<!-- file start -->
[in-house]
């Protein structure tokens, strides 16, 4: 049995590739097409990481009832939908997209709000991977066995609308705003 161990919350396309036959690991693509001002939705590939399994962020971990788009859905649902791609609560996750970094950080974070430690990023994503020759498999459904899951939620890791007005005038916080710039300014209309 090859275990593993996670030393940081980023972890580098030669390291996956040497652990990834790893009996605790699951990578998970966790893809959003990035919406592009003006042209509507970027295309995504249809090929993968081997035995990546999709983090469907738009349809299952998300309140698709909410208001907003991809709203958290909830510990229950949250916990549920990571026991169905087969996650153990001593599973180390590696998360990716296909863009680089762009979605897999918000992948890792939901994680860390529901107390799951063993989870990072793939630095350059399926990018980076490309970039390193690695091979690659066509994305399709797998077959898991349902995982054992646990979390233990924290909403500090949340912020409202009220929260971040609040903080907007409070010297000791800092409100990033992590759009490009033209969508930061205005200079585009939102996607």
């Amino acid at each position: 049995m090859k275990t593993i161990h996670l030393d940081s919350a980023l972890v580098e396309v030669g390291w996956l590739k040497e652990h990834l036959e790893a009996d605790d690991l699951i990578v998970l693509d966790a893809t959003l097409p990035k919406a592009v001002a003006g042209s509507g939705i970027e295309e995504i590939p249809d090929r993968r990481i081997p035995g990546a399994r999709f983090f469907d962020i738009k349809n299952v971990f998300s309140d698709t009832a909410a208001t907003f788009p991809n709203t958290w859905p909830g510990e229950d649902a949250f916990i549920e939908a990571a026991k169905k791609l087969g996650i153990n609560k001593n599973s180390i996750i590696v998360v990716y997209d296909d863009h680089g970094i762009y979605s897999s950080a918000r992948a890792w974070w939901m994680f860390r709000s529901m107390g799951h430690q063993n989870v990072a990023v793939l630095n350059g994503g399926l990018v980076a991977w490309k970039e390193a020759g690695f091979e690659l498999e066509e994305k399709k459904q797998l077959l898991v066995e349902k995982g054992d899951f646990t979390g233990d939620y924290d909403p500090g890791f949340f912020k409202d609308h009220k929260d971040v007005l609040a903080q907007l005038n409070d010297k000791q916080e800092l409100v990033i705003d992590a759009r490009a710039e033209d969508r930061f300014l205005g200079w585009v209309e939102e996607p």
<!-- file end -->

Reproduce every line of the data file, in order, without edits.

[in-house]
């Protein structure tokens, strides 16, 4: 049995590739097409990481009832939908997209709000991977066995609308705003 161990919350396309036959690991693509001002939705590939399994962020971990788009859905649902791609609560996750970094950080974070430690990023994503020759498999459904899951939620890791007005005038916080710039300014209309 090859275990593993996670030393940081980023972890580098030669390291996956040497652990990834790893009996605790699951990578998970966790893809959003990035919406592009003006042209509507970027295309995504249809090929993968081997035995990546999709983090469907738009349809299952998300309140698709909410208001907003991809709203958290909830510990229950949250916990549920990571026991169905087969996650153990001593599973180390590696998360990716296909863009680089762009979605897999918000992948890792939901994680860390529901107390799951063993989870990072793939630095350059399926990018980076490309970039390193690695091979690659066509994305399709797998077959898991349902995982054992646990979390233990924290909403500090949340912020409202009220929260971040609040903080907007409070010297000791800092409100990033992590759009490009033209969508930061205005200079585009939102996607």
């Amino acid at each position: 049995m090859k275990t593993i161990h996670l030393d940081s919350a980023l972890v580098e396309v030669g390291w996956l590739k040497e652990h990834l036959e790893a009996d605790d690991l699951i990578v998970l693509d966790a893809t959003l097409p990035k919406a592009v001002a003006g042209s509507g939705i970027e295309e995504i590939p249809d090929r993968r990481i081997p035995g990546a399994r999709f983090f469907d962020i738009k349809n299952v971990f998300s309140d698709t009832a909410a208001t907003f788009p991809n709203t958290w859905p909830g510990e229950d649902a949250f916990i549920e939908a990571a026991k169905k791609l087969g996650i153990n609560k001593n599973s180390i996750i590696v998360v990716y997209d296909d863009h680089g970094i762009y979605s897999s950080a918000r992948a890792w974070w939901m994680f860390r709000s529901m107390g799951h430690q063993n989870v990072a990023v793939l630095n350059g994503g399926l990018v980076a991977w490309k970039e390193a020759g690695f091979e690659l498999e066509e994305k399709k459904q797998l077959l898991v066995e349902k995982g054992d899951f646990t979390g233990d939620y924290d909403p500090g890791f949340f912020k409202d609308h009220k929260d971040v007005l609040a903080q907007l005038n409070d010297k000791q916080e800092l409100v990033i705003d992590a759009r490009a710039e033209d969508r930061f300014l205005g200079w585009v209309e939102e996607p």